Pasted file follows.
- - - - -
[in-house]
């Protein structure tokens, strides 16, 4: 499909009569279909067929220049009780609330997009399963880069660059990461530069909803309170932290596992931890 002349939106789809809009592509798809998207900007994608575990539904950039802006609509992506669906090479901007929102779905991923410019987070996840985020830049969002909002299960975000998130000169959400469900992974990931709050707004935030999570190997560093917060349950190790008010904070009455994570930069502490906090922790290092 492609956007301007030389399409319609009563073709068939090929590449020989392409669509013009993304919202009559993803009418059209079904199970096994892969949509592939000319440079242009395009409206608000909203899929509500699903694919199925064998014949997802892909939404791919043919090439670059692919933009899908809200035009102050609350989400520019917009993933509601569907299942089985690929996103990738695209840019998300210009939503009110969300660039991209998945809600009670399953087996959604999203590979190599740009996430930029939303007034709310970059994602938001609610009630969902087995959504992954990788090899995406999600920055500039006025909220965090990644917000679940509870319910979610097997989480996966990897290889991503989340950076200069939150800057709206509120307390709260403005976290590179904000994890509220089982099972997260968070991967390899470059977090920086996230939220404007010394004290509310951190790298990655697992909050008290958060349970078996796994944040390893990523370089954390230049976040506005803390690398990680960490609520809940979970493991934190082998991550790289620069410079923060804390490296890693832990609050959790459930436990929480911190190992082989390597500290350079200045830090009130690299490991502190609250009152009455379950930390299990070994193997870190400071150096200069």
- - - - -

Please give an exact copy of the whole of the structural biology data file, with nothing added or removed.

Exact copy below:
[in-house]
């Protein structure tokens, strides 16, 4: 499909009569279909067929220049009780609330997009399963880069660059990461530069909803309170932290596992931890 002349939106789809809009592509798809998207900007994608575990539904950039802006609509992506669906090479901007929102779905991923410019987070996840985020830049969002909002299960975000998130000169959400469900992974990931709050707004935030999570190997560093917060349950190790008010904070009455994570930069502490906090922790290092 492609956007301007030389399409319609009563073709068939090929590449020989392409669509013009993304919202009559993803009418059209079904199970096994892969949509592939000319440079242009395009409206608000909203899929509500699903694919199925064998014949997802892909939404791919043919090439670059692919933009899908809200035009102050609350989400520019917009993933509601569907299942089985690929996103990738695209840019998300210009939503009110969300660039991209998945809600009670399953087996959604999203590979190599740009996430930029939303007034709310970059994602938001609610009630969902087995959504992954990788090899995406999600920055500039006025909220965090990644917000679940509870319910979610097997989480996966990897290889991503989340950076200069939150800057709206509120307390709260403005976290590179904000994890509220089982099972997260968070991967390899470059977090920086996230939220404007010394004290509310951190790298990655697992909050008290958060349970078996796994944040390893990523370089954390230049976040506005803390690398990680960490609520809940979970493991934190082998991550790289620069410079923060804390490296890693832990609050959790459930436990929480911190190992082989390597500290350079200045830090009130690299490991502190609250009152009455379950930390299990070994193997870190400071150096200069």